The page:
MINNESOTA VIKINGS: Kirk Cousins, quarterback. Cousins catches a ton of heat for his inability to win the big game, and that's not entirely wrong. But he gets the nod here because of the circumstances he overcame in his first season with Minnesota. The Vikings were ravaged by injuries up front before the season even started, setting up Cousins for what would be failure for a hefty portion of quarterbacks. Cousins, instead, flourished despite facing the most pressures of any quarterback in the NFL (217) and enduring a 33.6 percent pressure rate (tied for fourth-highest in NFL among passers with at least 200 attempts), posting a 99.7 passer rating while getting sacked the 10th-most in the league (40). Of the quarterbacks who were pressured at 30 percent or more, only three posted higher passer ratings: Patrick Mahomes (113.8 with 30 percent pressure rate), Matt Ryan (108.1 with 31.2 percent pressure rate) and Ryan Fitzpatrick (100.4 with pressure rate of 30.4 percent). Of that group, Cousins posted the highest difference between expected completion percentage and actual at 5.3 percent, per Next Gen Stats. He was still pretty darn good, Vikings fans.
NEW ORLEANS SAINTS: Zach Line, fullback. How often does a fullback get love in today's game? Sure, I chose one as the New England Patriots' unsung hero, but that was only one of 16 -- and now two of 32. Line has cleared lanes for one of the NFL's most feared, two-headed running attacks for two seasons now, and last year, both of those running backs made the Pro Bowl. This year, Line earned himself a feature written by Around The NFL's Herbie Teope and a trip to the NFC Championship Game. "He's the best fullback in the game," Mark Ingram told Teope emphatically. Enough said.
NEW YORK GIANTS: Sterling Shepard, wide receiver.Odell Beckham Jr. has only played a full season once in his career, and it wasn't 2018, meaning Eli Manning needed someone else to throw to. Enter Shepard, who stepped up to the occasion by catching a career-high 66 passes for four touchdowns and a career-high 872 receiving yards. Of New York's five wins, Shepard caught touchdown passes in three of them. Not bad for a No. 2 who doesn't get a ton of attention.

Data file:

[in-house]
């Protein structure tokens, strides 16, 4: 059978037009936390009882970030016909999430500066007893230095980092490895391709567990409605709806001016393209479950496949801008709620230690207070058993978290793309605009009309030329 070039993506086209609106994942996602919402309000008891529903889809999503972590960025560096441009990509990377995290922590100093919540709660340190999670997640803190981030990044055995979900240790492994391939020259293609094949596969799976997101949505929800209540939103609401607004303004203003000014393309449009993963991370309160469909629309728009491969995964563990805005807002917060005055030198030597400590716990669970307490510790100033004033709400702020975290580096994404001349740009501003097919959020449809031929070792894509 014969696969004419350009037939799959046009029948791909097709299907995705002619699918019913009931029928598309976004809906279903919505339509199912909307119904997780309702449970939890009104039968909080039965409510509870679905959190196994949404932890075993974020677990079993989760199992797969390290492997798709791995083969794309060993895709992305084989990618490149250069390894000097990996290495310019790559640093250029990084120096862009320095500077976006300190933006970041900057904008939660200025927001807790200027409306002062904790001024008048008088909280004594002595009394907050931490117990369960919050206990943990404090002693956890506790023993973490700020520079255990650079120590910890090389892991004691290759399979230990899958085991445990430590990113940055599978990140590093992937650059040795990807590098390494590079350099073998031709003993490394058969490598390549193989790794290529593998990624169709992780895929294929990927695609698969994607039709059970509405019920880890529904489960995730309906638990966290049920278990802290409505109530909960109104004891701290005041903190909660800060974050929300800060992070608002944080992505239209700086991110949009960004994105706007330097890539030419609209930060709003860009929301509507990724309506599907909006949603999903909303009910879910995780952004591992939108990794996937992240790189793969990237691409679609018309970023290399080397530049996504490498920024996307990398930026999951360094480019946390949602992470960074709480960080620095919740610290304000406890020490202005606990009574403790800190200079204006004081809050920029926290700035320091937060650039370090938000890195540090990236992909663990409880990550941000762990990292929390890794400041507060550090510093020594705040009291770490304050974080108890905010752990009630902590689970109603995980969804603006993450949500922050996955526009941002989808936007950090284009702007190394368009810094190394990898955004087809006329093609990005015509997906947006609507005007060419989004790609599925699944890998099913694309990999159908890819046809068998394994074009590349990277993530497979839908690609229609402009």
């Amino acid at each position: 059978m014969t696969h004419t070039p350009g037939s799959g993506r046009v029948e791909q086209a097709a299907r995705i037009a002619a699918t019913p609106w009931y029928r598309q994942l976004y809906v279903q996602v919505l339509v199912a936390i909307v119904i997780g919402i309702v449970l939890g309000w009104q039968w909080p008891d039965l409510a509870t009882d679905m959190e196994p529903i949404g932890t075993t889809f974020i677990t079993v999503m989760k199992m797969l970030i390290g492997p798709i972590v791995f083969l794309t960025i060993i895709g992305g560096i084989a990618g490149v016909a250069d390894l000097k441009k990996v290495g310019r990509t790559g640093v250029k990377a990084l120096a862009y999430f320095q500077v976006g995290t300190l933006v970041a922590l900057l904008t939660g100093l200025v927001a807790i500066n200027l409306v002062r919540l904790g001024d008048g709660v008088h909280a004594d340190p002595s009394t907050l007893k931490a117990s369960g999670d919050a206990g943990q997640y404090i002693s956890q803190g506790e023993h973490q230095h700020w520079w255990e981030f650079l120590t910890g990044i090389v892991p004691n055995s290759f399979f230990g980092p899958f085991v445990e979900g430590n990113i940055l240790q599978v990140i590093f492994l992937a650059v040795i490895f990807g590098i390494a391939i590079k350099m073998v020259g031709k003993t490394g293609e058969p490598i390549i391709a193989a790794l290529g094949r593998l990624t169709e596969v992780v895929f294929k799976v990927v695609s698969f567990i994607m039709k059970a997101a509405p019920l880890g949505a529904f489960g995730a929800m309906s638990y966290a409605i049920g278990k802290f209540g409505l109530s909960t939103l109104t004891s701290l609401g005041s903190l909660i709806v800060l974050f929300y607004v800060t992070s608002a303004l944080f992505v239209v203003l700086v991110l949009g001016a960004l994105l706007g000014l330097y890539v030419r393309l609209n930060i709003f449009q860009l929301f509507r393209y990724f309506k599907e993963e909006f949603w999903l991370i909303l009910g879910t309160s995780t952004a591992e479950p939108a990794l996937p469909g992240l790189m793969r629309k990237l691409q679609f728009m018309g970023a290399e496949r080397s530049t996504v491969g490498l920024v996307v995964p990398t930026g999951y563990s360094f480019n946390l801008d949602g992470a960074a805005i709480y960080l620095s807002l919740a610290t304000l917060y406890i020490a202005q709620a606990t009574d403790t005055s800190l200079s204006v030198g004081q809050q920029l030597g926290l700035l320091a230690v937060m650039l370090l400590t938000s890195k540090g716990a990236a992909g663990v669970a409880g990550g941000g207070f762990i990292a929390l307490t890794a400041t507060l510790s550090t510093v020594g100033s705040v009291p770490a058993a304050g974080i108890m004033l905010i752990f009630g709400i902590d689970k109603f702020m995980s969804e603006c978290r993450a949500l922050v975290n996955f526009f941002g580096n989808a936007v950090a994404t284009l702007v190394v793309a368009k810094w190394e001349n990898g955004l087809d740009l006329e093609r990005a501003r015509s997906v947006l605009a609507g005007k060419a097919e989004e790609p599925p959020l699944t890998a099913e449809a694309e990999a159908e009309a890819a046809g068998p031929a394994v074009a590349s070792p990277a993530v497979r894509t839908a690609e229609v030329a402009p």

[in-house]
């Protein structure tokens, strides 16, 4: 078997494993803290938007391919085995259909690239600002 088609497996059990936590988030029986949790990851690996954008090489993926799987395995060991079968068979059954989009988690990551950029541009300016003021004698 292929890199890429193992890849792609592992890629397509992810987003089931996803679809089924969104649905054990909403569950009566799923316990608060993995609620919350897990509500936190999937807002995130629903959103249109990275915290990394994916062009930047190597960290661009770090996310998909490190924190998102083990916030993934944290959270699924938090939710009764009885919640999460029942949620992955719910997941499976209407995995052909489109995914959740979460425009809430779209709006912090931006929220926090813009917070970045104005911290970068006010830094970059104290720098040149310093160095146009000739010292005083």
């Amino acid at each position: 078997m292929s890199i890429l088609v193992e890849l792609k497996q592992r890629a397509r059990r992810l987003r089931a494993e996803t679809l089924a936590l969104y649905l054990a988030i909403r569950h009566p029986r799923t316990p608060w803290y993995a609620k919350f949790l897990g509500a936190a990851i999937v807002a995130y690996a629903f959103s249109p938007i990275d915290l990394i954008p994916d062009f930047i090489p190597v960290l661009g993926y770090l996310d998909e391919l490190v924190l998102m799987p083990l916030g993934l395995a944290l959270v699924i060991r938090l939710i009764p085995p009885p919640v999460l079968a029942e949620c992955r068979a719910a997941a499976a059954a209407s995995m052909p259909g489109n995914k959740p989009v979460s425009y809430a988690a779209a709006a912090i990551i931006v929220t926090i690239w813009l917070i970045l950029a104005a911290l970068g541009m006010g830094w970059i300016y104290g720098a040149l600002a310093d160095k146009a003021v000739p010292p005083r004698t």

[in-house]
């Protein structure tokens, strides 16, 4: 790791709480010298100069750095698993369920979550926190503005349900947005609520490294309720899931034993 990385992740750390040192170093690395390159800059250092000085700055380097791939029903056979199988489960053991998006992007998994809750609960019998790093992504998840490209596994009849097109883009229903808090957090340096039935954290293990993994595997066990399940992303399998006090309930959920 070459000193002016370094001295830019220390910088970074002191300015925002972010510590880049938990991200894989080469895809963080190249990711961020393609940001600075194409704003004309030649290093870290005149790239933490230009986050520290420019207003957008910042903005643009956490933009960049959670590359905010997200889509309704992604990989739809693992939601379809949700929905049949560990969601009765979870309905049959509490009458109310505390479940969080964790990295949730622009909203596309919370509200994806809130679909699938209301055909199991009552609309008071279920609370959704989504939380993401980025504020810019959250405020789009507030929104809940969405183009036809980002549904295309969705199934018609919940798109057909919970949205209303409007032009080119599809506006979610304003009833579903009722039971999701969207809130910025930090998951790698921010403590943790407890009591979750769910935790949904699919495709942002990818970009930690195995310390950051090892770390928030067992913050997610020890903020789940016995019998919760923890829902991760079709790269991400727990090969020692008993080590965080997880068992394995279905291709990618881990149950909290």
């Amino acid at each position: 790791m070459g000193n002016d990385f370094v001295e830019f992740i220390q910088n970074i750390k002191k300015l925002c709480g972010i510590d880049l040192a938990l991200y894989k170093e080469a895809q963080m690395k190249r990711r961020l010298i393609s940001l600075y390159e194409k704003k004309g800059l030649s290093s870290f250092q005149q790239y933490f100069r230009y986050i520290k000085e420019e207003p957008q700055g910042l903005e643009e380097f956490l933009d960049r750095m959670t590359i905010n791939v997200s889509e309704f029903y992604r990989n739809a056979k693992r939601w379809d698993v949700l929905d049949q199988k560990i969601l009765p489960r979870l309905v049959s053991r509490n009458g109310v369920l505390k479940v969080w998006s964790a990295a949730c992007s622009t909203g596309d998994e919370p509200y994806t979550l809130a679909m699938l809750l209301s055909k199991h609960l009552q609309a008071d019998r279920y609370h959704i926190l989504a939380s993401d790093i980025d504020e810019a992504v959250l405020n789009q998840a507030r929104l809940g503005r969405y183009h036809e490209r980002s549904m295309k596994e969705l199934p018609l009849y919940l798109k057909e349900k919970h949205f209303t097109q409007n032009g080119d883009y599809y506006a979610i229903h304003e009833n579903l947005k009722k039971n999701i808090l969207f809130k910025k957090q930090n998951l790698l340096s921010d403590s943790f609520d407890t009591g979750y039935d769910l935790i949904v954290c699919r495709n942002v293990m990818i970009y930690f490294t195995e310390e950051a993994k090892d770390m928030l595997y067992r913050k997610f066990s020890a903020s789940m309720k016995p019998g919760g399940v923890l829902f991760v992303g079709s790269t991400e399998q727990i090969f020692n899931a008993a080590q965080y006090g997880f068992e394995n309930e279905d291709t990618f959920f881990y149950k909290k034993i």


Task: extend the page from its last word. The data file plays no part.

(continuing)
PHILADELPHIA EAGLES: Avonte Maddox, defensive back. We know the obvious answer here, but Nick Foles has received plenty of praise, enough for a full church service. We instead turn to the rookie defensive back who improved as the season grew older, teaming with fellow defensive back Cre'Von LeBlanc to serve as the most effective late arrivals to an Eagles team that rode a late peak to a playoff berth and nearly a win over the conference's top seed in the Divisional Round. Maddox recorded three of his four passes defensed in the final three weeks of the regular season, and his interception on the road in Los Angeles in Week 15 helped swing a tightly contested game in the favor of the Eagles, who absolutely had to win to stay alive. They did. Maddox then followed that up by logging four passes defensed between Philadelphia's two playoff games, capping a strong finish to his first season.
SAN FRANCISCO 49ERS: Matt Breida, running back. We could easily choose quarterback Nick Mullens for this, but he got enough of the spotlight when he led the Niners to a convincing victory over the Raiders on "Thursday Night Football." Breida gets the nod because of how he stepped up to keep San Francisco's running game afloat after losing Jerick McKinnon and Raheem Mostert to injuries. Breida rushed 153 times for 814 yards and three touchdowns in 14 games for a Niners team that was hamstrung without Jimmy Garoppolo, but still remained ornery at the very least versus better opponents.
SEATTLE SEAHAWKS: Frank Clark, defensive end. Clark didn't get a ton of attention in part because these Seahawks were seen as a transitional team, one in a fluid rebuild that ended up proving to be a retooling good enough to land them in the playoffs. A big reason? The play of Clark, who racked up 13 sacks, 41 tackles, three forced fumbles, two passes defensed, one interception and 51 QB pressures (12th-most in the NFL). Not bad for a contract season. Add in his recent statement that he played the entire season at 60 percent (due to what he says were two torn UCLs suffered in the same game against the Vikings) and his play becomes even more impressive. Keep an eye on this one.
TAMPA BAY BUCCANEERS: Carl Nassib, defensive end. Nassib made his way to Tampa Bay via free agency after the Browns cut him at the end of camp -- and he proved to be a worthwhile addition. The defensive end who became notorious for his (lack of) accounting prowess thanks to "Hard Knocks" did the simple math for the Bucs, tallying 6.5 sacks, 29 tackles, two forced fumbles and two passes defensed in 15 games (nine starts). Opposite Jason Pierre-Paul, Nassib carved out a productive role for himself with a new team, which is worth praising even if the Buccaneers didn't have the best season.
WASHINGTON REDSKINS: Adrian Peterson, running back. Peterson struggled to get a shot with any team and might have gone unemployed in 2018 if not for an injury to rookie Derrius Guice. Peterson took advantage of the opportunity, rushing 251 times for 1,042 yards and seven touchdowns and manning the lead-back role for a Redskins team that was suddenly in desperate need of one. He's 33 and not getting younger, but for at least one season, he was back to some form of the effective Peterson the NFL knew for so long.